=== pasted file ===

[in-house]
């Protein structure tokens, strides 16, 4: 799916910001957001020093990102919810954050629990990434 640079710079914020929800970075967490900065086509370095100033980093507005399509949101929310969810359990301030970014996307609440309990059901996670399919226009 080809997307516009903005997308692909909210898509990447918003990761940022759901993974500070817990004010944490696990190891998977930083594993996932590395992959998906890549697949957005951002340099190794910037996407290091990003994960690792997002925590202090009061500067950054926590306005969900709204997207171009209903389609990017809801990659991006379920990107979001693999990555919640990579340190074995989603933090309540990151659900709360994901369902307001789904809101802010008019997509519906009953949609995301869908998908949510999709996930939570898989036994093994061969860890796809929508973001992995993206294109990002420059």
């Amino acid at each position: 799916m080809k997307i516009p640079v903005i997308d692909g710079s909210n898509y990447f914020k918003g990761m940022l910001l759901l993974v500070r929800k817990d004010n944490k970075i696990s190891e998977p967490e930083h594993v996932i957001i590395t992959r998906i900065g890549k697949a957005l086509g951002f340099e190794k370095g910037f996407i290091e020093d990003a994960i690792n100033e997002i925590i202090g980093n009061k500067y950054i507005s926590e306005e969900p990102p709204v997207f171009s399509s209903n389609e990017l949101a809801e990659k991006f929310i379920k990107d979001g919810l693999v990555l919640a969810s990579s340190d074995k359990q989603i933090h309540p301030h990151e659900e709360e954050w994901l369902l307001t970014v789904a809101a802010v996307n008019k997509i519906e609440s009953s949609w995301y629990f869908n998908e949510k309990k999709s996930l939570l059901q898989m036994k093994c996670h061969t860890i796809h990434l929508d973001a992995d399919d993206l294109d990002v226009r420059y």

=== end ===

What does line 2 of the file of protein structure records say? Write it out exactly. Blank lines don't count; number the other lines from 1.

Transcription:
């Protein structure tokens, strides 16, 4: 799916910001957001020093990102919810954050629990990434 640079710079914020929800970075967490900065086509370095100033980093507005399509949101929310969810359990301030970014996307609440309990059901996670399919226009 080809997307516009903005997308692909909210898509990447918003990761940022759901993974500070817990004010944490696990190891998977930083594993996932590395992959998906890549697949957005951002340099190794910037996407290091990003994960690792997002925590202090009061500067950054926590306005969900709204997207171009209903389609990017809801990659991006379920990107979001693999990555919640990579340190074995989603933090309540990151659900709360994901369902307001789904809101802010008019997509519906009953949609995301869908998908949510999709996930939570898989036994093994061969860890796809929508973001992995993206294109990002420059």